Travellers will be able to opt for a further 28 countries to fly to from Malta International Airport from July 15, as the Public Health Act regulating the pandemic-imposed travel ban was amended to remove more destinations.
Published on Friday, the legal notice effectively lifted the ban on travel to the United Kingdom, Belgium, Bulgaria, Netherlands, Canada, Australia, New Zealand, South Korea, Andorra, Monaco, San Marino, China, Vatican City, Rwanda, Uruguay, Slovenia, Japan, Morocco, Thailand, Tunisia, Portugal, Romania, Lebanon, Indonesia, United Arab Emirates, Turkey, Jordan and Liechtenstein.
These will be added to the 19 countries previously approved for travel with the opening of the airport on July 1, and if Malta is also on the ‘safe list’ of those, travel bugs eager to scratch the itch of a quick holiday might soon be able to enjoy these destinations in turn.
Incoming travellers from other countries will only be accepted if they have resided in a corridor country for at least two weeks, otherwise travel to Malta will not be permitted.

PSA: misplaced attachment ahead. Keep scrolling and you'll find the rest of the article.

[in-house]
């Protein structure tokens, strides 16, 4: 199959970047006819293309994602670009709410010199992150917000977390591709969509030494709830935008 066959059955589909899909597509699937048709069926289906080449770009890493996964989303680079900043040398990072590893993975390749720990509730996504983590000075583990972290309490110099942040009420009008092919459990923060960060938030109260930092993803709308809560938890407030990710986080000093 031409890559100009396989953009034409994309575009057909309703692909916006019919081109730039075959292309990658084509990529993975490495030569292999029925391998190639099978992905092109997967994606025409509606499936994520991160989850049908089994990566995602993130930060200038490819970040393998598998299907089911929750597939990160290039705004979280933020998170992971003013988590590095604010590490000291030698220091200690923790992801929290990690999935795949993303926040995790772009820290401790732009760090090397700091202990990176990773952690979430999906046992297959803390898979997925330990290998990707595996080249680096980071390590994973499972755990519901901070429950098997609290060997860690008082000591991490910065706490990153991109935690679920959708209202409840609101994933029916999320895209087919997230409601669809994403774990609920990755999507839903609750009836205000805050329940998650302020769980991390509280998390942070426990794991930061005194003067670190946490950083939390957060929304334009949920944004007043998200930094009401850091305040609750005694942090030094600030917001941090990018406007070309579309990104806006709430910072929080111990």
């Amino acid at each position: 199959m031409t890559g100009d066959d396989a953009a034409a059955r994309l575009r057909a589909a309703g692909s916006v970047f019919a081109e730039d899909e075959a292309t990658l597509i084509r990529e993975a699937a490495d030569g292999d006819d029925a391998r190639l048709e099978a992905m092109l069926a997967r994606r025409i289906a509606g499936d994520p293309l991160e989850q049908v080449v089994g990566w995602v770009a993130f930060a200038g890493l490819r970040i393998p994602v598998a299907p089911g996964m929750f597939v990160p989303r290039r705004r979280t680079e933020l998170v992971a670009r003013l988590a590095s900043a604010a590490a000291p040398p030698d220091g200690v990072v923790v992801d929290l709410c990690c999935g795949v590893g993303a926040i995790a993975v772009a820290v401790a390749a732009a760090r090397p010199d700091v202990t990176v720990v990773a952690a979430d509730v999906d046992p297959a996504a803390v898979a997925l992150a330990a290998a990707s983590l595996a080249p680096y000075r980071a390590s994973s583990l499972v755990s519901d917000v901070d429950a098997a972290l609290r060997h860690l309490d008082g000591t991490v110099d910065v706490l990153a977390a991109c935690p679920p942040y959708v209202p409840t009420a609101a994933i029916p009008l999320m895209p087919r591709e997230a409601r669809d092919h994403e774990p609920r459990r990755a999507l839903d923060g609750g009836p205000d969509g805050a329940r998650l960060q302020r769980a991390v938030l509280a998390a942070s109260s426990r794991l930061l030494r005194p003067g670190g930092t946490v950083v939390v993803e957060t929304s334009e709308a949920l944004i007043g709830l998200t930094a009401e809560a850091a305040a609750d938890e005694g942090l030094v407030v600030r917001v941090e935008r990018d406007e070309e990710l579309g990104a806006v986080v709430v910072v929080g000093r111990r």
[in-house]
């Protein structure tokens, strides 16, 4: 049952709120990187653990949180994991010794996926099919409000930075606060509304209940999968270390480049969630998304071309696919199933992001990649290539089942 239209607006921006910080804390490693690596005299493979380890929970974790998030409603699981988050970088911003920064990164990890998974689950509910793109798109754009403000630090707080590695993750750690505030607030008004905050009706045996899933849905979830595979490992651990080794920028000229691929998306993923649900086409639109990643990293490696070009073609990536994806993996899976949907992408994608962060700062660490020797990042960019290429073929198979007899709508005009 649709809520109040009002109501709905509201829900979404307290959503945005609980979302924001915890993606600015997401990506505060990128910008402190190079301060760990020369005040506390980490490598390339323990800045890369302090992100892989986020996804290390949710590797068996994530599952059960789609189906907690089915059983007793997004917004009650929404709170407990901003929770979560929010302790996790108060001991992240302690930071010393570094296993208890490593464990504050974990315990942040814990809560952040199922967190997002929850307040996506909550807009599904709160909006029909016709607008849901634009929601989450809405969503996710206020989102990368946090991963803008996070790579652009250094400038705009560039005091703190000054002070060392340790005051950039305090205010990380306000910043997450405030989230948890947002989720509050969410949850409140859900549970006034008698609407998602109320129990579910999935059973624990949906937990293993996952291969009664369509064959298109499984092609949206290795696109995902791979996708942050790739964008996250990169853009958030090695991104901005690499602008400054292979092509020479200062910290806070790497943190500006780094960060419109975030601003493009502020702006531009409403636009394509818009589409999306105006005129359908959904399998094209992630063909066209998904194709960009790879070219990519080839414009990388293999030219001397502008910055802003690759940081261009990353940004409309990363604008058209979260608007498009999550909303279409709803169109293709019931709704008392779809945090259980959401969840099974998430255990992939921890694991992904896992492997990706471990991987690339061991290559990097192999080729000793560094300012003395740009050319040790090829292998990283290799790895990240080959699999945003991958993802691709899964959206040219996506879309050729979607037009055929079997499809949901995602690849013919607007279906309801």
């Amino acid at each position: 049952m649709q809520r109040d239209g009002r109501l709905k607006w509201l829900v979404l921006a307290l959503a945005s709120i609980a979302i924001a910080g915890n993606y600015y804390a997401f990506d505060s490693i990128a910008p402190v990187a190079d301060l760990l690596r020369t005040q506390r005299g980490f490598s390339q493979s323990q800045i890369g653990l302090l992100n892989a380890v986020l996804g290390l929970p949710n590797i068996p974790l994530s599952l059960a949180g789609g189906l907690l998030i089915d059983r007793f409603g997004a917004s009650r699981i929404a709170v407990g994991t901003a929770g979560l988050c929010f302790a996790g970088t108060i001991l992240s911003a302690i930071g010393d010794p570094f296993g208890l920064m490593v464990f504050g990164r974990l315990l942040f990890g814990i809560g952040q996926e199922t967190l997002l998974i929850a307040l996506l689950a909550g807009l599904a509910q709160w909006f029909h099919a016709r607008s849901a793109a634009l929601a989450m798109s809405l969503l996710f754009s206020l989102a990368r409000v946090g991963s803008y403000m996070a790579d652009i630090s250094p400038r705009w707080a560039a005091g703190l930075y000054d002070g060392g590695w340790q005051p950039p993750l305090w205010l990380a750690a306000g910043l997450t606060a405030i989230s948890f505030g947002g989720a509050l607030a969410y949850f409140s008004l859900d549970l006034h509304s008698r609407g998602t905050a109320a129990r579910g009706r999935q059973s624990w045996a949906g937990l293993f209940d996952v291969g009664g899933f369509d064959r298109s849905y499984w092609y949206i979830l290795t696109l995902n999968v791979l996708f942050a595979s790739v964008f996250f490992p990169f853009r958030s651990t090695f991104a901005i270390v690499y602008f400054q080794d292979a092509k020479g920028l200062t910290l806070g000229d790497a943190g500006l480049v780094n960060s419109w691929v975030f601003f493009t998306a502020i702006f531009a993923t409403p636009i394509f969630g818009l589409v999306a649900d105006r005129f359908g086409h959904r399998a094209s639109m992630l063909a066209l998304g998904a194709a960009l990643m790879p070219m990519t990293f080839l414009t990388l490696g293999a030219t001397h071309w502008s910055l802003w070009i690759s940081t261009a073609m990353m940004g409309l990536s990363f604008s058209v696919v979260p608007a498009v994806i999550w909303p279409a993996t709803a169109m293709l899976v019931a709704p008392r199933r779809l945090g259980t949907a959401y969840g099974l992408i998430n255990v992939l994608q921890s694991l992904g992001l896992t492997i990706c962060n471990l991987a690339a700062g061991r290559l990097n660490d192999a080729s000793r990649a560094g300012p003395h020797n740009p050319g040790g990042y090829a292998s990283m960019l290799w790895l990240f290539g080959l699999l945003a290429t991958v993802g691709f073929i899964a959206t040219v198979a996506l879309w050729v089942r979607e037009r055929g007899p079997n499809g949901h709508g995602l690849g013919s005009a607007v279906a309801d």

According to the health guidelines, swab tests and quarantine will not be necessary in order to travel, however passengers arriving in Malta are being required to fill passenger locator and travel declaration forms.
On June 14, Prime Minister Robert Abela announced the end of a public health emergency declared at the height of the COVID-19 pandemic, saying there would be no restrictions on flights following the reopening of the airport.
The European Commission has also pushed heavily for internal border restrictions to be lifted in the EU, proposing a three phase approach that urged countries in similar medical stages of the pandemic to open borders with each other, as a stepping stone to eventually lifting all COVID-19 related restrictions to EU travel.
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